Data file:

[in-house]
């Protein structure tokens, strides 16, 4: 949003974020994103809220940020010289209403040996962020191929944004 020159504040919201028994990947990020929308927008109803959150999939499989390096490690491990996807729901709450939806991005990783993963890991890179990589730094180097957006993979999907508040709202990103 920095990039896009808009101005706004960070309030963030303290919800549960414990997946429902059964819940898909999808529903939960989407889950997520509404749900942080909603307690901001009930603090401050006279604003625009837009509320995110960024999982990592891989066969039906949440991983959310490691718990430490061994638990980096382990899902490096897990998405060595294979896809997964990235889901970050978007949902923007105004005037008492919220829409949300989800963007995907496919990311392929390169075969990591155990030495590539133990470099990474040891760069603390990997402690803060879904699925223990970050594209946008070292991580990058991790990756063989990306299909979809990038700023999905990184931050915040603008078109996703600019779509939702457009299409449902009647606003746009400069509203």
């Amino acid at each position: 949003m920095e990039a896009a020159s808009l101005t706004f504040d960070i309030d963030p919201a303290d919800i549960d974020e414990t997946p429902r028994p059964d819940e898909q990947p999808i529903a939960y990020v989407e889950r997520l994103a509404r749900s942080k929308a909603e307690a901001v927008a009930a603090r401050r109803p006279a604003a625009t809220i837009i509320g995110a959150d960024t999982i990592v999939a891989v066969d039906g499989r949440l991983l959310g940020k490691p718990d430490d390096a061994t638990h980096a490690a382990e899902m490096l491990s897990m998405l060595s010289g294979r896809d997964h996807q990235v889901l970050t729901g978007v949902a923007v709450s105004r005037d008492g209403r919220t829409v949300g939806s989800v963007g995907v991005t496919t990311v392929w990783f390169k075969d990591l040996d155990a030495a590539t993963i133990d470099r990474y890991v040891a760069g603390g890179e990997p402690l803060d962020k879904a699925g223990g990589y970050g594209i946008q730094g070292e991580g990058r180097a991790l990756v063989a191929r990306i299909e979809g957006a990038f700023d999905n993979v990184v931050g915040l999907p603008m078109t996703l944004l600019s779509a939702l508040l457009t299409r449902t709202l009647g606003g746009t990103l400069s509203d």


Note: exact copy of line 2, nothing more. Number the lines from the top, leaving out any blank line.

């Protein structure tokens, strides 16, 4: 949003974020994103809220940020010289209403040996962020191929944004 020159504040919201028994990947990020929308927008109803959150999939499989390096490690491990996807729901709450939806991005990783993963890991890179990589730094180097957006993979999907508040709202990103 920095990039896009808009101005706004960070309030963030303290919800549960414990997946429902059964819940898909999808529903939960989407889950997520509404749900942080909603307690901001009930603090401050006279604003625009837009509320995110960024999982990592891989066969039906949440991983959310490691718990430490061994638990980096382990899902490096897990998405060595294979896809997964990235889901970050978007949902923007105004005037008492919220829409949300989800963007995907496919990311392929390169075969990591155990030495590539133990470099990474040891760069603390990997402690803060879904699925223990970050594209946008070292991580990058991790990756063989990306299909979809990038700023999905990184931050915040603008078109996703600019779509939702457009299409449902009647606003746009400069509203």